Background on the Health Insurance Portability and Accountability Act

by on Dec. 20, 2017

Health Care Health Care Other Accident & Injury  Medical Malpractice 

Summary: A blog post about HIPAA, its background, U.S. healthcare, and HIPAA protections.

Contact the experienced employment law attorneys at Maya Murphy, P.C. today at (203) 221-3100 or

The Health Insurance Portability and Accountability Act (HIPAA), provides protections for eligible workers and their families.  Among its many attributes, HIPAA provides additional opportunities to enroll in a group health plan if an employee loses alternative coverage or experience certain life events.  HIPAA also prohibits discrimination against employees and their dependents based upon any health factors he or she may have.

HIPAA protects workers and their families by providing additional opportunities to enroll in group health plan coverage when the employee loses health coverage, gets married or adds a new dependent, thereby helping to ensure continuous coverage for an eligible employee.  HIPAA further prohibits discrimination in enrollment and in premiums charged to employees and their dependents based on any health factors, and preserves the States’ role in regulating health insurance, including the States’ authority to provide greater protections than those available under Federal law.

Inherent in the protections afforded by HIPAA, employees and their family members cannot be denied eligibility or benefits based upon certain, “health factors,” including prior medical conditions, previous claims experience, and genetic information.  Eligible employees also cannot be charged more than similarly situated individuals based on any health factors.  HIPAA and the Affordable Care Act (ACA), also provide protections from impermissible discrimination based upon a health factor in wellness programs related to group health plan coverage, (such as those that encourage employees to work out, stop smoking or meet certain health standards such as a target cholesterol level).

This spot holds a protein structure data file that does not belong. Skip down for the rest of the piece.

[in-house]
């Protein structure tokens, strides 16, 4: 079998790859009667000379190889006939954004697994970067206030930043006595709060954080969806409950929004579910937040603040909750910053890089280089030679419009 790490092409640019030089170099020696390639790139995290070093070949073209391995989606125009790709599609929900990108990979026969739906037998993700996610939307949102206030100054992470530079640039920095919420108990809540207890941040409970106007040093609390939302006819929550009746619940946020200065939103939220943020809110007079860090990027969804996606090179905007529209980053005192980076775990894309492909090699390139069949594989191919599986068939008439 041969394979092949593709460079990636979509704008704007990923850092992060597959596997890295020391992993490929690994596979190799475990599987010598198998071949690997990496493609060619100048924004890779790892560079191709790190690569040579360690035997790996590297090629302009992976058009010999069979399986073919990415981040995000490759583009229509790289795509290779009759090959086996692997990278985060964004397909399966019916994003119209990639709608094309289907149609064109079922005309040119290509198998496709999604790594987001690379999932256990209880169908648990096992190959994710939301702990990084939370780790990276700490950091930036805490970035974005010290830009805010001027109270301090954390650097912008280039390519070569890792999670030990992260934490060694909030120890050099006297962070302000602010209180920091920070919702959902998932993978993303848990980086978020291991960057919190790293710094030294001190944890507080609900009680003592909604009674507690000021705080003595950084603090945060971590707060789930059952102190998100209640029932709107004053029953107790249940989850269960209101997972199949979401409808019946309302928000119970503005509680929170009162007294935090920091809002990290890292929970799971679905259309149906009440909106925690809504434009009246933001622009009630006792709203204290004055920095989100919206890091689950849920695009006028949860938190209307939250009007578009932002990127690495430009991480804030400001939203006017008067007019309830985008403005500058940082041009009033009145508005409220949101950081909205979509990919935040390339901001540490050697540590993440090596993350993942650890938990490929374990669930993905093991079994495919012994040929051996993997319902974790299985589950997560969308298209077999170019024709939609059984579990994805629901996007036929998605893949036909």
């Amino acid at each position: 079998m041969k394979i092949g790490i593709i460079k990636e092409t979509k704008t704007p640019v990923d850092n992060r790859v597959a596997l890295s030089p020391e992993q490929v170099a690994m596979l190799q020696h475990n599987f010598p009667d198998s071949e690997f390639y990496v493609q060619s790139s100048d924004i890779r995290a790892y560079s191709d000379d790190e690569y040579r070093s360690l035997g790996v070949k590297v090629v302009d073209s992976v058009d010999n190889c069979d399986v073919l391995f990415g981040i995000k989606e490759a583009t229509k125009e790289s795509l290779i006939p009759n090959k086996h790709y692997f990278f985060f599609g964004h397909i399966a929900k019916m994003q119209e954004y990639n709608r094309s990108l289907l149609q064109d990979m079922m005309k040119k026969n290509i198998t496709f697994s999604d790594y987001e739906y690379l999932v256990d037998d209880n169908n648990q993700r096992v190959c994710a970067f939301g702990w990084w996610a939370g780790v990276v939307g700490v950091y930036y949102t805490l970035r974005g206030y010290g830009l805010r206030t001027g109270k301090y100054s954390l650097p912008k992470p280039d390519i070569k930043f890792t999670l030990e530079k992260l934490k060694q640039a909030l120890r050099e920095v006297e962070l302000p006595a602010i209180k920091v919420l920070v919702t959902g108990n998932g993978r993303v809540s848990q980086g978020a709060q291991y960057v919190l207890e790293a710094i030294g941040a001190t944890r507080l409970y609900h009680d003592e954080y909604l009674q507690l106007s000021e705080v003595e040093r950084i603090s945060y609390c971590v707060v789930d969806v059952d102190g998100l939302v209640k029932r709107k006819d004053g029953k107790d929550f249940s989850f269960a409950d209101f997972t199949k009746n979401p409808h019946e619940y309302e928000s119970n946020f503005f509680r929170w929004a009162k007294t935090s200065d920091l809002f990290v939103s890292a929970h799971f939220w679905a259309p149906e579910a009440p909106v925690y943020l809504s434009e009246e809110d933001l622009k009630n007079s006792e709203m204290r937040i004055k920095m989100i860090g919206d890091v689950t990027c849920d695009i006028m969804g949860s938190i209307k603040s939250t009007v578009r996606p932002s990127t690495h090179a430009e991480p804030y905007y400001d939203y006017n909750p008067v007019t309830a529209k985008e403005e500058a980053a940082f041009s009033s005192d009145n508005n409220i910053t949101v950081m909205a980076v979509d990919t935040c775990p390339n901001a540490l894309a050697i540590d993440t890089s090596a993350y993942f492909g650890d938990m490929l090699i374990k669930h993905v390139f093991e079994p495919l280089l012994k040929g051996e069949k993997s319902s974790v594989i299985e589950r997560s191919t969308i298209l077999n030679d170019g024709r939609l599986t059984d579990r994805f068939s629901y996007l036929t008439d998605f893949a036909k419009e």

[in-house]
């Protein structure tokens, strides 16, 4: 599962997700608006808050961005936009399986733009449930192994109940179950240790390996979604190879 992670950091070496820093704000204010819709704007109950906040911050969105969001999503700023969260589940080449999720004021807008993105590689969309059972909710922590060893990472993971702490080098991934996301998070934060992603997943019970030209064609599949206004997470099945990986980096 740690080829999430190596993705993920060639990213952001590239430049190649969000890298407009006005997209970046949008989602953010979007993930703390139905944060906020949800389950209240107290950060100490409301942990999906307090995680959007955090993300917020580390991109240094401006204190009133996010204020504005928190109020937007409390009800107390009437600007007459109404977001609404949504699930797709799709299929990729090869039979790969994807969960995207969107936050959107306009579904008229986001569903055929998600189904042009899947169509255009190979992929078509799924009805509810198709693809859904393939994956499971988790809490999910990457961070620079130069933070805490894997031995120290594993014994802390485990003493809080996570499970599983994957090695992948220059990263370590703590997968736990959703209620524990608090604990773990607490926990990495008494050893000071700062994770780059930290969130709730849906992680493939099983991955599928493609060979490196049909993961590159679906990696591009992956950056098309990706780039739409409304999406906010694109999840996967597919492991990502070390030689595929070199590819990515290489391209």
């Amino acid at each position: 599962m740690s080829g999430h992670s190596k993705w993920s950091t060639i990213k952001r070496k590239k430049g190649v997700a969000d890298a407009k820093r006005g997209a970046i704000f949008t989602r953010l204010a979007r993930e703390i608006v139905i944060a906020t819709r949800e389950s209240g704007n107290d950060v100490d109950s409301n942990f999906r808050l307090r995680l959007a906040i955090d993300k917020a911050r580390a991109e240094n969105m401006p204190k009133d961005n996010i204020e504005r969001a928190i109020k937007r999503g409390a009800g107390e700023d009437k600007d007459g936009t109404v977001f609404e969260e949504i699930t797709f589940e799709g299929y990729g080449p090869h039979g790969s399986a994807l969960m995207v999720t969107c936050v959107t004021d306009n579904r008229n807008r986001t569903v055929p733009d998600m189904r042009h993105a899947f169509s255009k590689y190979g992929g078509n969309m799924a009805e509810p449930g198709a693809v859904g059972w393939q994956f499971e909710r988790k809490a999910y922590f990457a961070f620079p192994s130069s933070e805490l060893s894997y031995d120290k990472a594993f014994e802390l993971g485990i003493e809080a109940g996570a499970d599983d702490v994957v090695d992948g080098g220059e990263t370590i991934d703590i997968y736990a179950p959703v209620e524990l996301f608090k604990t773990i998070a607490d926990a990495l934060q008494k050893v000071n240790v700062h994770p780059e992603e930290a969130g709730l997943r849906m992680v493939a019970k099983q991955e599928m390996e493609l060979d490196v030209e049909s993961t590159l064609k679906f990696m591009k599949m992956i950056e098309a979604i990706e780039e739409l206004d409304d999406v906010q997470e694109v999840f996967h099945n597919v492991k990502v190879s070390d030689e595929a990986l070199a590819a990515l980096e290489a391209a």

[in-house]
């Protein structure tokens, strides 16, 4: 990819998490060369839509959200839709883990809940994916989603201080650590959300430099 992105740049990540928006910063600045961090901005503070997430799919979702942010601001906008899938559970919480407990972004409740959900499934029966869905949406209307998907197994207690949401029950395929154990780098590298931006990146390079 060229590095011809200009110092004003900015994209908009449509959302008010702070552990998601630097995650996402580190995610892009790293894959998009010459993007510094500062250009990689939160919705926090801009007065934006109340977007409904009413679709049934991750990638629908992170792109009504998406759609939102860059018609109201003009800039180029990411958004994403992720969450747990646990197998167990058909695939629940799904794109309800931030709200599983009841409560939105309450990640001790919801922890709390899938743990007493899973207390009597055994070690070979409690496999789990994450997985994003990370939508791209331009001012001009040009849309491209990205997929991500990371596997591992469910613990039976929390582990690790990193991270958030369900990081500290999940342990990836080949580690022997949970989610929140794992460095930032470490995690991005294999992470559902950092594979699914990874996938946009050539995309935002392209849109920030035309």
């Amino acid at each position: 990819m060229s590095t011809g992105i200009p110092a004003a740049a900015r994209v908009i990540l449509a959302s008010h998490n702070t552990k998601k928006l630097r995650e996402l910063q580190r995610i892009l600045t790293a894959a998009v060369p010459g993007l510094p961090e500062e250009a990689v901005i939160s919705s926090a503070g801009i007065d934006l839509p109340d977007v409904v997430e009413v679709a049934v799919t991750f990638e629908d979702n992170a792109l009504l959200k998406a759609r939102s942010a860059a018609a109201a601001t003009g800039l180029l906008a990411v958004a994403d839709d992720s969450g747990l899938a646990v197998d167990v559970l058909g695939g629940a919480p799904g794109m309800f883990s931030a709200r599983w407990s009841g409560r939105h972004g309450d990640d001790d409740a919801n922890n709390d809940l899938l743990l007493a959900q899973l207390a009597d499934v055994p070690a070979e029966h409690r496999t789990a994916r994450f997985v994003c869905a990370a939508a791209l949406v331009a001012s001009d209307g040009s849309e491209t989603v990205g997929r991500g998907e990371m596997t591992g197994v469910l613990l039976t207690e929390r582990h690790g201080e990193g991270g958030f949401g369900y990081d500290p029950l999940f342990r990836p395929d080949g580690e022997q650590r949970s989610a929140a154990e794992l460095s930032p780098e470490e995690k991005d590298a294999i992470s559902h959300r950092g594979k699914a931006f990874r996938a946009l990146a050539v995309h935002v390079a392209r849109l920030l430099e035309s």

While currently in existence, the ACA prohibits health plans from imposing preexisting condition exclusions for plan years beginning on or after January 1, 2014.  For prior years, HIPAA limited these exclusions and required plans to offset preexisting condition exclusion periods if the individual had prior health coverage.

As the landscape of healthcare in the United States is currently in flux, it is important for both employers and employees to understand the protections and responsibilities imposed upon both parties under HIPAA and the ACA and be ready to adapt as new and diverse ideas are interposed into the healthcare marketplace.

If you are an employer and are seeking compliance with the HIPAA coverage, contact the experienced employment law attorneys today at 203-221-3100, or by email at We have the experience and knowledge you need at this critical juncture. We serve clients in both New York and Connecticut including New Canaan, Bridgeport, White Plains, and Darien.


Legal Articles Additional Disclaimer is not a law firm and does not offer legal advice. Content posted on is the sole responsibility of the person from whom such content originated and is not reviewed or commented on by The application of law to any set of facts is a highly specialized skill, practiced by lawyers and often dependent on jurisdiction. Content on the site of a legal nature may or may not be accurate for a particular state or jurisdiction and may largely depend on specific circumstances surrounding individual cases, which may or may not be consistent with your circumstances or may no longer be up-to-date to the extent that laws have changed since posting. Legal articles therefore are for review as general research and for use in helping to gauge a lawyer's expertise on a matter. If you are seeking specific legal advice, recommends that you contact a lawyer to review your specific issues. See's full Terms of Use for more information.